• Exactly; how do you do the following in high density living conditions: use solar panels and passive solar; use natural ventilation; dry clothes outside; recycle grey water; grow your own vegetables and fruit; keep fowls; burn “biomass” for heating; erect a wind turbine; have abundant trees as your personal CO2 sink……

      • That is a massive leap to assume these things occur in low density and not in high density. They are possible in both and depend on the inhabitant much more than the density. I air dry my clothes, have brilliant natural ventilation, grow some herbs watered with my grey water all in a one bed apartment in the cbd which overlooks masses of vegetation. On the other hand, I have friends in houses who run aircon constantly, tumble dry all their clothes and grow no produce.
        We can do better in both cases, the problem with urban sprawl is it limits what we can do to improve quality of life

      • Yes, but in high density, EVERYONE can’t live the “sustainable” way that everyone COULD live in the suburbs. Urban sprawl is NOT a “limiter” of “what we can do to improve quality of life”.
        Almost all the improvements in quality of life that we take for granted today, that occurred over the last 100 years, would have been impossible without urban sprawl and automobility. For a start, Karl Marx was right, under pre-automobility urban conditions, about rising incomes feeding directly into rising land rents, ultimately benefitting no-one but incumbent property owners. For people to escape the trap of the “rentier” class, urban sprawl was essential, and at rates faster than could be captured by incumbent land owning interests.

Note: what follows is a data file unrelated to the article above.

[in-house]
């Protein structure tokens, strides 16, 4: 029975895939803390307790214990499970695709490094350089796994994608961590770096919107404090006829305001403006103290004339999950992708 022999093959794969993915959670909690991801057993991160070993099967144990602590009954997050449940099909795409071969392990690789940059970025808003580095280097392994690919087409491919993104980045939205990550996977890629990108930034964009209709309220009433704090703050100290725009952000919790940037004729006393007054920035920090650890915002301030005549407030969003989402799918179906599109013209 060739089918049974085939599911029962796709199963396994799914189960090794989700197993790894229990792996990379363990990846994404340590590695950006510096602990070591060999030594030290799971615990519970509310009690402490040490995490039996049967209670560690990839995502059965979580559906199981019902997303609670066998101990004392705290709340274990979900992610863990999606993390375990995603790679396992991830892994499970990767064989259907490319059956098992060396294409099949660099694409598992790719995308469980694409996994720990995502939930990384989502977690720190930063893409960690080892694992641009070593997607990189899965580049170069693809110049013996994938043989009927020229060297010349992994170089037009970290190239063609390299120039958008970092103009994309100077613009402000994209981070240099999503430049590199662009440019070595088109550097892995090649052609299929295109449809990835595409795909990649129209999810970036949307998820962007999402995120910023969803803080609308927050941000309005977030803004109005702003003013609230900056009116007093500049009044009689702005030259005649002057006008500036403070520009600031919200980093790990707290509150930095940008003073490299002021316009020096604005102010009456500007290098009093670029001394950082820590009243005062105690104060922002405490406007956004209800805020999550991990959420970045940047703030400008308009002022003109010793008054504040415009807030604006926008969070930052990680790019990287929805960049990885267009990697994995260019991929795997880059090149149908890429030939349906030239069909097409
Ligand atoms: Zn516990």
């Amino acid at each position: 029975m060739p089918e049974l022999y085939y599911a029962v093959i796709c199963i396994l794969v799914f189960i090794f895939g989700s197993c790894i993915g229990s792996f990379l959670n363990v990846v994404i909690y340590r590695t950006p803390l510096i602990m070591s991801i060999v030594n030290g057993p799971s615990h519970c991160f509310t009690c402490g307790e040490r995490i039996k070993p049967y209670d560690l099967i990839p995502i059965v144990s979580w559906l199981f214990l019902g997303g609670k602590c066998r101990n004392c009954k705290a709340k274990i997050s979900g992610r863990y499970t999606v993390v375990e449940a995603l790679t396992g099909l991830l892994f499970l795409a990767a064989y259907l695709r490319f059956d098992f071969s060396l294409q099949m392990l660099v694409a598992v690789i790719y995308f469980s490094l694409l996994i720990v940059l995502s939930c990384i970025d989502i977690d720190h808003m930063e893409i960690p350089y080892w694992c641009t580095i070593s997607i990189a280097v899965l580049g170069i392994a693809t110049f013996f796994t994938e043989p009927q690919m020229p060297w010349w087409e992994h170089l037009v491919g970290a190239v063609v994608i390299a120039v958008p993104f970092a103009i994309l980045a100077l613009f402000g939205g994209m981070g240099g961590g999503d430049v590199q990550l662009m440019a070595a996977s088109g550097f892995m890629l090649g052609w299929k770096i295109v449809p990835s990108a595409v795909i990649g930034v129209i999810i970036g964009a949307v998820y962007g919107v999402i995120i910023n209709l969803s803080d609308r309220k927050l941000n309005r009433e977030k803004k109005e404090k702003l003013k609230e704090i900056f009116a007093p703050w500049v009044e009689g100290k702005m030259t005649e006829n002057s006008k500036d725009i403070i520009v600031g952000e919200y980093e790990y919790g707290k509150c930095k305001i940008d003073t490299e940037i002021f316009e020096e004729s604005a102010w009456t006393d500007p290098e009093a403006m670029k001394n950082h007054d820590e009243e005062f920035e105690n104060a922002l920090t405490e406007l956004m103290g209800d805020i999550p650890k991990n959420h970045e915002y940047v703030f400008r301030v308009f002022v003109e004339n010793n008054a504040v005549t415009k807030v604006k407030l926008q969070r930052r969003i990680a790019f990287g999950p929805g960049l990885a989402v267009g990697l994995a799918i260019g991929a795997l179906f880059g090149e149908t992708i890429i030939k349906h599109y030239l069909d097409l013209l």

Rail based “urban sprawl” COULD be captured; road based urban sprawl could not; the social mobility genie was out of the bottle.
        The lack of a good book on all this is appalling. I might write one.

      • Fantastic in principle that everyone has a small sustainably built house on a block that produces what they need, shame it doesn’t work. Perfect theories with unrealistic assumptions have there place, but lets be realistic. Those people who get a fringe block (even if they weren’t so small) rarely use it to grow produce and they are usually created through land-clearing. Let’s not kid ourselves, there is nothing necessarily more ‘sustainable’ about a new house on a block than a an apartment.

      • It is more about the footprint your dwelling takes up. We used to do it by commons or plots of land away from our dwellings. This is now closer to our communities and we are more likely to live sustainable lives in this ultimate situation also. There have also been a proposal in Brisbane for twin high rise apartment towers that would generate 100% of electricity requirements, 100% of water requirements, use grey water to water vegetation etc. There have also been preliminary plans for high rise farms being envisaged with that utilises natural light and uses grey water.